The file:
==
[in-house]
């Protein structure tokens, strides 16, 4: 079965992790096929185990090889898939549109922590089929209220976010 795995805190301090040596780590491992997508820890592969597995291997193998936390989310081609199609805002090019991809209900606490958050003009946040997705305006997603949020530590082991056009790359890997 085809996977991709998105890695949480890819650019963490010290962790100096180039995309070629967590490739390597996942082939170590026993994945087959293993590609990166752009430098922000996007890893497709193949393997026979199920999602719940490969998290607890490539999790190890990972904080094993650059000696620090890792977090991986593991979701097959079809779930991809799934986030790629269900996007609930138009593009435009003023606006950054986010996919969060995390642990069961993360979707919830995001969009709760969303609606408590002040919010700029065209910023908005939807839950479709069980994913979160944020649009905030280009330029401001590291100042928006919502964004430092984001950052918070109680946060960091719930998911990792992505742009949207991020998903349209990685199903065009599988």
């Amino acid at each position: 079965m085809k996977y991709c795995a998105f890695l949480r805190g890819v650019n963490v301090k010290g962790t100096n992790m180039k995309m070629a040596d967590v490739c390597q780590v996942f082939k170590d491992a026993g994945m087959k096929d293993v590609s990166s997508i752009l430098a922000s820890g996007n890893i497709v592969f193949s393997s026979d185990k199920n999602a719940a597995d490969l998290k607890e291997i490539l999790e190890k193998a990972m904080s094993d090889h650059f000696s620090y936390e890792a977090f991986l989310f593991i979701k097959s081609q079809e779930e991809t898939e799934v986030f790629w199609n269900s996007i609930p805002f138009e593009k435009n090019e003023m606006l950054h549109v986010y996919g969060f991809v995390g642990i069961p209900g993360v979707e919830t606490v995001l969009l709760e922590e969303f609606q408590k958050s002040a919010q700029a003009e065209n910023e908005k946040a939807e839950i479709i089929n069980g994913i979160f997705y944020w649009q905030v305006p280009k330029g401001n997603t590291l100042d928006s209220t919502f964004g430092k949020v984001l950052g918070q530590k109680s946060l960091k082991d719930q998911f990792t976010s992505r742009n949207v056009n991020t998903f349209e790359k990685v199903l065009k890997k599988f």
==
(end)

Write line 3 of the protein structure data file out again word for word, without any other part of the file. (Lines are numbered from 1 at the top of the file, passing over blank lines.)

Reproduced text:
């Amino acid at each position: 079965m085809k996977y991709c795995a998105f890695l949480r805190g890819v650019n963490v301090k010290g962790t100096n992790m180039k995309m070629a040596d967590v490739c390597q780590v996942f082939k170590d491992a026993g994945m087959k096929d293993v590609s990166s997508i752009l430098a922000s820890g996007n890893i497709v592969f193949s393997s026979d185990k199920n999602a719940a597995d490969l998290k607890e291997i490539l999790e190890k193998a990972m904080s094993d090889h650059f000696s620090y936390e890792a977090f991986l989310f593991i979701k097959s081609q079809e779930e991809t898939e799934v986030f790629w199609n269900s996007i609930p805002f138009e593009k435009n090019e003023m606006l950054h549109v986010y996919g969060f991809v995390g642990i069961p209900g993360v979707e919830t606490v995001l969009l709760e922590e969303f609606q408590k958050s002040a919010q700029a003009e065209n910023e908005k946040a939807e839950i479709i089929n069980g994913i979160f997705y944020w649009q905030v305006p280009k330029g401001n997603t590291l100042d928006s209220t919502f964004g430092k949020v984001l950052g918070q530590k109680s946060l960091k082991d719930q998911f990792t976010s992505r742009n949207v056009n991020t998903f349209e790359k990685v199903l065009k890997k599988f």